Governor Christie conditionally vetoes an equal-ish pay bill in NJ

Governor of New Jersey Chris Christie at Southern Republican Leadership Conference (SRLC), Oklahoma City, OK May 2015 by Michael Vadon 130

There’s an equal-pay-for-women movement going on nationwide. Maybe you’ve heard of it. The most-commonly cited statistic is that full-time American female employees are paid only 79 cents for every dollar paid to men.

Locally, here in New Jersey (technically, I’m typing this post in Cherry Hill, NJ in a diner located between two jughandles), the battle has waged on for some time. On Monday, on Governor Chris Christie’s desk sat a bill, which purported to foster equal pay for men and women.

He vetoed it.

Well, technically, it was a partial veto.

Samantha Marcus, reporting for, writes here that Governor Christie has emphasized his support for equal pay, but he refused to sign the bill because its penalty provisions were too draconian. Among other things, the bill would provide for unlimited back pay and treble damages.

In a statement to the NJ Senate, Governor Christie also blasted the bill as “materially chang[ing] the legal standard for establishing wage discrimination”:

In its current form, the bill would eliminate any consideration of whether employees’ work was equal and whether they undergo similar working conditions. It would require an oversimplified comparison of wages while ignoring any consideration of the employer’s practices or facilities. This is nonsensical and makes New Jersey very business unfriendly. I will not tolerate that issue being exacerbated by this bill. While I support an explicit prohibition on wage discrimination on the basis of gender, I recognize that the identification of unlawful wage discrimination requires an intensive fact-based evaluation of the workplace and positions. This bill eliminates that requirement. That is wrong. Therefore, I am recommending that this bill be amended to reflect the standard required by New Jersey Supreme Court decisions.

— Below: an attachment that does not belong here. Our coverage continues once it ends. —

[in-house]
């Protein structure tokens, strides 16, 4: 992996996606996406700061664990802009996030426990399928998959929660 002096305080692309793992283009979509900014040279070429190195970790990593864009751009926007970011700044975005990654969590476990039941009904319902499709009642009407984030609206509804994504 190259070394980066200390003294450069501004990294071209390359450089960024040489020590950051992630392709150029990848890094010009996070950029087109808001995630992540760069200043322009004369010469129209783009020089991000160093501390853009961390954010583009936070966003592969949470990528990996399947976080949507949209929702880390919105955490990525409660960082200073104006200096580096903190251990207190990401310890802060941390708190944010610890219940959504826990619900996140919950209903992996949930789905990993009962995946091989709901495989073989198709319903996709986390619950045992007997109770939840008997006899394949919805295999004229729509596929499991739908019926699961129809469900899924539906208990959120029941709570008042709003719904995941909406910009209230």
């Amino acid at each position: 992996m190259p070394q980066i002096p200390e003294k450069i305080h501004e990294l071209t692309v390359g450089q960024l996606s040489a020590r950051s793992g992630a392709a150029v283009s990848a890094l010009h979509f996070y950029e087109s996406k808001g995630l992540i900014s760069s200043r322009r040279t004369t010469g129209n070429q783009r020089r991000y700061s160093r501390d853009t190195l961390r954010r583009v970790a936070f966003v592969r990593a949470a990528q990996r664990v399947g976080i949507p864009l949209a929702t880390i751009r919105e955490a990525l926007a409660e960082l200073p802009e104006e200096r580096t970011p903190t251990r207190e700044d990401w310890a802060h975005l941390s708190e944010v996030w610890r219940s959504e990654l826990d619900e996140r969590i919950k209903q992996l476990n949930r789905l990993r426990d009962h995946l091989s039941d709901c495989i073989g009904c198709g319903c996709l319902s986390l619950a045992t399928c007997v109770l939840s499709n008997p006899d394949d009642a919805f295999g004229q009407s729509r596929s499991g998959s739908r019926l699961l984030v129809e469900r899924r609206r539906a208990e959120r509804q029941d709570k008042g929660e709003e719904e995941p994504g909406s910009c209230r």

As drafted, the bill would require an employer to pay any of its employees the same for “substantially similar” work. The federal Equal Pay Act of 1963 requires equal pay for “equal work on jobs the performance of which requires equal skill, effort, and responsibility, and which are performed under similar working conditions.”

So, for now, this bill goes back to the NJ Senate for reconsideration.

Image Credit: By Michael Vadon (Own work) [CC BY-SA 4.0], via Wikimedia Commons
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